- Friday 01 May 2009
Breaker Morant’s charge sheet and Dame Nellie Melba’s marriage certificate are among the significant pieces of history on display at Maroochydore Library from next week.
The rare items form part of a touring exhibition put together especially for Queensland’s 150th anniversary – Top 150 Documenting Queensland – at the Maroochydore Library from 6 to 30 May 2009.
To celebrate the exhibition launch, the library will host a question and answer session with local historians Audienne Blyth, Ted Robinson and Dr Benny Alcorn. The session, which is free and open to the public, will be hosted by local ABC radio presenter John Stokes.
The panel will discuss history of the Sunshine Coast and will take questions from interested people.
Eminent historian Dr Murray Johnson selected Queensland’s top 150 historical documents and ranked them in order of significance, drawing on rare archival records from the collections of Queensland State Archives and other cultural heritage institutions.
Ranked at number 33 in the exhibition is correspondence from Claudius Buchanan Whish, who grew the first commercial sugar cane crop on his Oaklands Plantation near Caboolture in 1863.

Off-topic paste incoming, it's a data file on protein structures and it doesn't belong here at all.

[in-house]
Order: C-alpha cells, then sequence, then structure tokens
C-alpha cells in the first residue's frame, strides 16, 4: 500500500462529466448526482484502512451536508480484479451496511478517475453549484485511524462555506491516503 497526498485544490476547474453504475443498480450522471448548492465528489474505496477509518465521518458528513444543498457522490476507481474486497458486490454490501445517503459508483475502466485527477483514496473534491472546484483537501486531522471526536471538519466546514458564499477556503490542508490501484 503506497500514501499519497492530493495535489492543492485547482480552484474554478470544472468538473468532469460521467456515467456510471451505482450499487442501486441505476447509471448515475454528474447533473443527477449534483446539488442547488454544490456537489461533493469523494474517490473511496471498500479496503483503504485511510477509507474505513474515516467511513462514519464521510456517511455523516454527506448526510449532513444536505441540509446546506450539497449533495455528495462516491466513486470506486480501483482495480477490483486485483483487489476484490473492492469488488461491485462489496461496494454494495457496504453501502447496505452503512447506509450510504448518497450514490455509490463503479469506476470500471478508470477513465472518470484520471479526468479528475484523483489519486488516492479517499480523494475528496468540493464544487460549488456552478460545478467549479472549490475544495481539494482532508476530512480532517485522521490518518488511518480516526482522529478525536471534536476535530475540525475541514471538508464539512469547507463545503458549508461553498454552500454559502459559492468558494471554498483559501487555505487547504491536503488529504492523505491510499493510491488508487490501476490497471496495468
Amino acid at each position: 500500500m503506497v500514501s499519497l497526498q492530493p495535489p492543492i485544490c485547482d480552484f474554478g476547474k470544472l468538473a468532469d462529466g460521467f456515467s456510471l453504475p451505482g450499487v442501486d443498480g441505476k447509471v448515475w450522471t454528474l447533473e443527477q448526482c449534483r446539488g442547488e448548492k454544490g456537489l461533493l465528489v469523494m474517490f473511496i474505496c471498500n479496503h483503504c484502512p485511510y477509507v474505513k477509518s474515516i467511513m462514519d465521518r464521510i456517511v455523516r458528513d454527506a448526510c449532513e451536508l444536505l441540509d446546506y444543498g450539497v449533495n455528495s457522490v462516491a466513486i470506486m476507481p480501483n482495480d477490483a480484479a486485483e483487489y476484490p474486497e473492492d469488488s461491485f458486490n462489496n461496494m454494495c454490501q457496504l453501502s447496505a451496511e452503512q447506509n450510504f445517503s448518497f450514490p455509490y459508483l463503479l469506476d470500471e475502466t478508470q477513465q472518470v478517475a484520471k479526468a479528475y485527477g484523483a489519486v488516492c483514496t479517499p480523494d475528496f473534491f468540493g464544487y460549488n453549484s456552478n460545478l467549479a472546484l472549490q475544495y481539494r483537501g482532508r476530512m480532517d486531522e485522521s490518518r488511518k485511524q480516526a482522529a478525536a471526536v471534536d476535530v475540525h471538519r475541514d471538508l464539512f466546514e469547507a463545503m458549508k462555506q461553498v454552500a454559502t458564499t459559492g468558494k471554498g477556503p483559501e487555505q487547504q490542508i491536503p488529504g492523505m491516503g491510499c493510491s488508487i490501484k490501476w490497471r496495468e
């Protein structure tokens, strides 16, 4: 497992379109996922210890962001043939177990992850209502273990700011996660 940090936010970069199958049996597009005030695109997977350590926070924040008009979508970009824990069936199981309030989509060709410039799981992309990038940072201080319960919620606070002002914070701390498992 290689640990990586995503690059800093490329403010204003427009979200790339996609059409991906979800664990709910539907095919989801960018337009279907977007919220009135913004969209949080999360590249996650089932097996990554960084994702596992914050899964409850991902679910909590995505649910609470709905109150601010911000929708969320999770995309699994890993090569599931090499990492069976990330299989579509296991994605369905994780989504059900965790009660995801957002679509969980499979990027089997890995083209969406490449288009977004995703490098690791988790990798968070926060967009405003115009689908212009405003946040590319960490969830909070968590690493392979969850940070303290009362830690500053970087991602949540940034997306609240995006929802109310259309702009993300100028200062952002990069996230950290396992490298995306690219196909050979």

Council has added other fascinating items from their collection of historical records, including:
- The Nambour Chronicle’s screaming front page headline of 17 August 1945: “Japan Surrenders!”
- Buderim Estate’s first sale land on 19 August 1916 proclaiming “rich volcanic chocolate soil with unsurpassed views within three hours of the metropolis”
- A new resort at Alexandra Headland offering “lovely ocean views to Pt Cartwright” for a deposit of two pounds.
Proudly commissioned by Queensland State Archives through the Department of Public Works, Top 150 Documenting Queensland is touring South-East Queensland throughout 2009 in conjunction with the Queensland Newspapers exhibition Our Queensland.
Our Queensland captures some of the memorable moments and people of great state through iconic photos from The Courier-Mail and The Sunday Mail archives.
For more information visit Queensland State Archives online at www.archives.qld.gov.au.